Developing Feedback Literacy for Better Patient Outcomes
Feedback is a dance between students and teachers; and to make it work, both parties need to know the steps, yet for decades efforts have exclusively focused on only teaching the teachers the moves.
Elizabeth Molloy, Professor of Work Integrated Learning, Department of Medical Education, Melbourne Medical School, is passionate about developing medical graduates who know how to learn and know how to teach.
“There are strong parallels between delivering patient-centred care as a clinician, and being learner-centred as a teacher,” Professor Molloy said.
“Our aim is to engage students early in these agendas, of patient-centredness and learner-centredness, so they understand they have a key role to play in empowering others to reach their goals,” she said.
“Research has shown patients experience better outcomes when engaged in the process, with an emphasis on shared decision making and goal setting, and this is no different to the student learning process in clinical education.”
“If we ‘tell’ learners what to do, we should not be surprised when they fail to take up the suggestions in practice.”
“If learners are invested in shaping goals for their practice, they are more likely to translate these into action.”
Professor Molloy has been designing and researching education methods for more than 15 years.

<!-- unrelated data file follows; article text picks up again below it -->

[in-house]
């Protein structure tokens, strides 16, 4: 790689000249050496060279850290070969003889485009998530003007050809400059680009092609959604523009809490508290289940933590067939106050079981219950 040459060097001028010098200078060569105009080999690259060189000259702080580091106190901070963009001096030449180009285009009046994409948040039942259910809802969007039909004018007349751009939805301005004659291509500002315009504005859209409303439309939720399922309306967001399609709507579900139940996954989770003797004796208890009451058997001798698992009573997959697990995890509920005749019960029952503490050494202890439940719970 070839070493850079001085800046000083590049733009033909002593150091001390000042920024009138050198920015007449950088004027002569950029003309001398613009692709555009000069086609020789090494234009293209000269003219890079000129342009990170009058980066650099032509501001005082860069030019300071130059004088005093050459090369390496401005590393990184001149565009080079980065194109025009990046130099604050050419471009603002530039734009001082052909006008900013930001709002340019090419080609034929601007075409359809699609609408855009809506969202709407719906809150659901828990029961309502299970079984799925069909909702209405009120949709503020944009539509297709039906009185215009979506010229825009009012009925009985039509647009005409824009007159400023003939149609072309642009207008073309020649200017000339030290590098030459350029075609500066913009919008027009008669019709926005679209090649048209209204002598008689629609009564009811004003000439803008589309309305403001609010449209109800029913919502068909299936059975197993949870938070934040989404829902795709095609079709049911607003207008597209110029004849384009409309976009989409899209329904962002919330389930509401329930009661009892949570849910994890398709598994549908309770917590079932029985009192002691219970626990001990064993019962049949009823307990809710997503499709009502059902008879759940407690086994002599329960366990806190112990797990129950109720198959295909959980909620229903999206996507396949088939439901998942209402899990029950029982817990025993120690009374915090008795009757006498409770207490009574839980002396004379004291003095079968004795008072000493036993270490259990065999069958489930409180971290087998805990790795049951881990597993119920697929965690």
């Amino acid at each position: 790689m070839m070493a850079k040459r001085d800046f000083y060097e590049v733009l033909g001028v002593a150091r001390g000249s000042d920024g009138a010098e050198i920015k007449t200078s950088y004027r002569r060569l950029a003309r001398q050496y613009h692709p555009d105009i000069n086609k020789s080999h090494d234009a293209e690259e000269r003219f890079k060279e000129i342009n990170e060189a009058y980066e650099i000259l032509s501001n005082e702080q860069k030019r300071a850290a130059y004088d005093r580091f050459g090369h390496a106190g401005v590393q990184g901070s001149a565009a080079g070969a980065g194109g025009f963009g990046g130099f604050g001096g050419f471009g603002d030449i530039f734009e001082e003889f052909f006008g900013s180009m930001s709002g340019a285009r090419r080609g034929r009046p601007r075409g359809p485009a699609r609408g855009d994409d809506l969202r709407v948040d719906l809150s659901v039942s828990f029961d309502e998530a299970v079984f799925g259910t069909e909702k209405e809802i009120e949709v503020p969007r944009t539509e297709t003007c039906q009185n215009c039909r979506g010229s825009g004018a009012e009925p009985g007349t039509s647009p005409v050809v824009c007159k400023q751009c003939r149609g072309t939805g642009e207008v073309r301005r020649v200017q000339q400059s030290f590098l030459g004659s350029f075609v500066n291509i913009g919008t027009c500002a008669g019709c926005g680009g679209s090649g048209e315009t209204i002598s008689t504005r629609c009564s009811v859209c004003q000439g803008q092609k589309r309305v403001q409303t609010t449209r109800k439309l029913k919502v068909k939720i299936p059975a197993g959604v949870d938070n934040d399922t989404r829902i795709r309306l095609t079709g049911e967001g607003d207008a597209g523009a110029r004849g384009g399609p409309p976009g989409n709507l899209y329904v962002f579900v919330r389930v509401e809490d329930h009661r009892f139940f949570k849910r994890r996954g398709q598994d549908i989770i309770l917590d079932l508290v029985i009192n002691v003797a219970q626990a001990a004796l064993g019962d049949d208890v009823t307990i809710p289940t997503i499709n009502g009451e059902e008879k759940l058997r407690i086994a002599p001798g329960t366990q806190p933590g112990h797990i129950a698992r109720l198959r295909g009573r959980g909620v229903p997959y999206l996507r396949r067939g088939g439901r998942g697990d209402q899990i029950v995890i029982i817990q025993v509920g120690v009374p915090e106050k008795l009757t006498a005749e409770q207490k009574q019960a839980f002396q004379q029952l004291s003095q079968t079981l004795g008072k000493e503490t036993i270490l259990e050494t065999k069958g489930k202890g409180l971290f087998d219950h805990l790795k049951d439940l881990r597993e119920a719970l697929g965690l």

To prepare medical students for their entry into the healthcare system, Professor Molloy works on curriculum design and engages in research to encourage learners to become better at seeking out workplace experiences.
“To create feedback literate students, both in the classroom and when they are on placement, they need to understand what feedback is, have the confidence to solicit feedback, and know what to do with it,” Professor Molloy said.
“Students traditionally have held the belief that feedback is something done to them by educators and their role is to simply be an obedient learner,” she said.
“We want to disrupt this pattern, and instil the idea that feedback is a gift to help migration of learning and performance, and ensure students are confident and savvy in feedback processes.”
Workplace learning is quite different to classroom-based learning as it often requires the student to sensitively request feedback, at an appropriate time, from a variety of sources, without disrupting patient care.
Through a commitment to feedback literacy throughout the Doctor of Medicine (MD) program, students build an understanding of how different people and sources can provide them with performance relevant information.
“It is not about obtaining three different opinions and triangulating the information to find the one truth,” Professor Molloy said.
“Feedback literacy is about soliciting information from different sources which serve different purposes,” she said.
“The information given is like pixels which can be pieced together to form a picture of your own performance.”
“If you want to know if a procedure is comfortable for the patient, for example, the only person who can really provide this feedback is the patient.”
“The supervisor may be able to give some sort of performance relevant information, but it will be from a different perspective, that is, inferred, and certainly not first hand.”
Professor Molloy indicated they are also educating students that there is no such thing as an expert who stops learning.